William Shakespeare is arguably the most recognizable name in playwriting history, for good reason. From Hamlet to Romeo and Juliet, the English wordsmith's stories are almost universally esteemed.
"The Taming of the Shrew,'' Shakespeare's raucous rendition of persistent passion between a dashing man and a coarse "shrew''of a young lady, is one the most revered plays in the legend's catalog
The good-natured slapstick is refreshingly removed from the darker themes that Shakespeare's other work traffics in.
The Fullerton College theatre department tackled the daunting task of adapting this story with surprising aplomb.
The live performance was captivatingly energetic. Director Gary Krinke's masterfully modern apatation was as pleasing to purists as to uncultured couch potatoes.
The deft intertwining of old English vernacular with contemporary slogans was rarely Iabored. The dialogue managed to move from typical Shakespearean fodder ("I bade the rascal knock upon your gate") to Taco Bell catch phrases without missing a beat. Also thrown in were more sexual double-entendres than an episode of Will & Grace:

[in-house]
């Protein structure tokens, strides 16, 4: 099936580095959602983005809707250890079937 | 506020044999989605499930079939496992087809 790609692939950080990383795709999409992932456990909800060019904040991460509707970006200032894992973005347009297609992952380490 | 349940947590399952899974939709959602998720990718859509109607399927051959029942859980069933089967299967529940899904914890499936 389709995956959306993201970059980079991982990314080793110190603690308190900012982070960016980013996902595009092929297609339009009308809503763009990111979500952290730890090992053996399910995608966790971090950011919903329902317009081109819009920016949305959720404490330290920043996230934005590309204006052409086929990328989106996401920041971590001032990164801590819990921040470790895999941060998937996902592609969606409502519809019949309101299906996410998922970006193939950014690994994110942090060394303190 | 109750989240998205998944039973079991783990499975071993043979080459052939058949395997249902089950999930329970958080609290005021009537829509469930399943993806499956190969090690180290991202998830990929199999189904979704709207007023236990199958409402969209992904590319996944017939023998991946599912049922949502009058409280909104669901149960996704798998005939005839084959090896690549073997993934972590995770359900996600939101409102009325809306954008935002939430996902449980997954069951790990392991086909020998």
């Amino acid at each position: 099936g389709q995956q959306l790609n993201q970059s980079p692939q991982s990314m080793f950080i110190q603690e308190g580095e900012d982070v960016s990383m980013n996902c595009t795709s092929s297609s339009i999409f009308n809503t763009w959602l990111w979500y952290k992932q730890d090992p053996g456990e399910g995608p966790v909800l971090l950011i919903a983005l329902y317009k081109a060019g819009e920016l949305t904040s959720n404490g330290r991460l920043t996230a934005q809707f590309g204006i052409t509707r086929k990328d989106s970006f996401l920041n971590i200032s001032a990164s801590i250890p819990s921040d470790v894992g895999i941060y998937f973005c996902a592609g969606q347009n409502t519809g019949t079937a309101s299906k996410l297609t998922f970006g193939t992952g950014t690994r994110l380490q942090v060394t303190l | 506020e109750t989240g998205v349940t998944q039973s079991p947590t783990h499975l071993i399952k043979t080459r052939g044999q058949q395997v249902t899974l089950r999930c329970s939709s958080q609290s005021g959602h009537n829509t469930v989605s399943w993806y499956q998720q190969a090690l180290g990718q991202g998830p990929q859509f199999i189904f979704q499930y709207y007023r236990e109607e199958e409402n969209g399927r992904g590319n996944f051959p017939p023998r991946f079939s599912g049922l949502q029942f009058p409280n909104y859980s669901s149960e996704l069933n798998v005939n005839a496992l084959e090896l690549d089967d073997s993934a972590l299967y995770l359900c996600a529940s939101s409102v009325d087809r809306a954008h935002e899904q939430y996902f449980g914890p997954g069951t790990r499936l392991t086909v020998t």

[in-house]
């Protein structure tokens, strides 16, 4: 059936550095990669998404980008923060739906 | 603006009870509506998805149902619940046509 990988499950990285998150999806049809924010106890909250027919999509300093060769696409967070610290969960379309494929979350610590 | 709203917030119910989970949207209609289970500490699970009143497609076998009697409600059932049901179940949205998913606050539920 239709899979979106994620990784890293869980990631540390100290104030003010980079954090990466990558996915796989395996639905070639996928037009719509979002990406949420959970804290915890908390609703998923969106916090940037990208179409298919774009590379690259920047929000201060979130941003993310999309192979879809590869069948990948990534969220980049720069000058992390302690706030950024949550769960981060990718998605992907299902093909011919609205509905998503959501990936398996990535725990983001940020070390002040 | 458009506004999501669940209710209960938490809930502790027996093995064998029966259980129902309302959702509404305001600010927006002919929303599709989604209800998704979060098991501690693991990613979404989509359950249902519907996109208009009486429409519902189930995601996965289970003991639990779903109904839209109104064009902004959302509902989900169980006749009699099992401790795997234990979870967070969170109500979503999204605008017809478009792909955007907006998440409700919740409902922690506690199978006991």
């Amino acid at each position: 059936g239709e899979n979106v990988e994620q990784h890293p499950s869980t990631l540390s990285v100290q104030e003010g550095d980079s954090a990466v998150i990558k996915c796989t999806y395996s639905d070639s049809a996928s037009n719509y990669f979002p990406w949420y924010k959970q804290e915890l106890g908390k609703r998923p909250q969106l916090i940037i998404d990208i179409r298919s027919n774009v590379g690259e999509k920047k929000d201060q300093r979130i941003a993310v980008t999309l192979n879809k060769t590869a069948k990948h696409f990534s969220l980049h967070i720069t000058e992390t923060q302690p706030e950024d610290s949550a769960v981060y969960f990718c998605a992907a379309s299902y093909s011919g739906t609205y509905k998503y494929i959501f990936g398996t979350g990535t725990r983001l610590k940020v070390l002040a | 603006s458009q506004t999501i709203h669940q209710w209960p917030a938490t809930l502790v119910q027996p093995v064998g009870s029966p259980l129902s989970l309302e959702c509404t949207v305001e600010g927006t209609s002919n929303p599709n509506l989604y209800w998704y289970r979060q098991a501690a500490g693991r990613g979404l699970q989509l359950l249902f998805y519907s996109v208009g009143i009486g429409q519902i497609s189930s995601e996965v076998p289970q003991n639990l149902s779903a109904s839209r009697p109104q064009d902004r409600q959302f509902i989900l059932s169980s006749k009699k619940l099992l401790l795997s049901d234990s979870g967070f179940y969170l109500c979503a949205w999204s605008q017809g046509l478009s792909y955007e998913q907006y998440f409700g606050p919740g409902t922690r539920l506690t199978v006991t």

The cast was stellar as a whole, with no evident weak points among the ensemble." The legion of bit players numbered in the dozen's, but. some made bigger splashes than others. Rudy Martinez gave a clinic on stage presence in his role as Grunrio, a lowly servant. Stalking the stage with uncommon magnetism, he turned every scene he appeared in into his own with a booming voice and irrepressible body movement.
Despite the extensive cast, "shrew" has always been about its leads Katherina and Petruchio. Played by Shelleen Megan Kostabi and Steven Garcia, the combustible courtship between the two was spellbinding,
Garcia is alternately demanding and debonair with just a hint of deviancy. Mixing rugged masculinity with boyish chann, his portrayal of Petruchio was expert.
The real star, however, was Kostabi. All tart in the beginning, a vulnerable vixen by the end, Kostabi charged every scene that she graced.
The breadth of range that she brandished in evolving from sarcastic to sympathetic was staggering. Teamed with Garcia in the most compelling scene of the production, the smooth give and take between the two was believable.
Armed with the athleticism of, a figure skating combo, Garcia and Kostabi exuded playful sensuality during their scenes together. Garcia; rugged, forceful, shirtless Kostabi; beautiful, coy, and dripping with sass, this is what "shrew" was really all about.
For those who like sexiness, these two contorted their bodies together like they were playing an all too friendly game of Twister.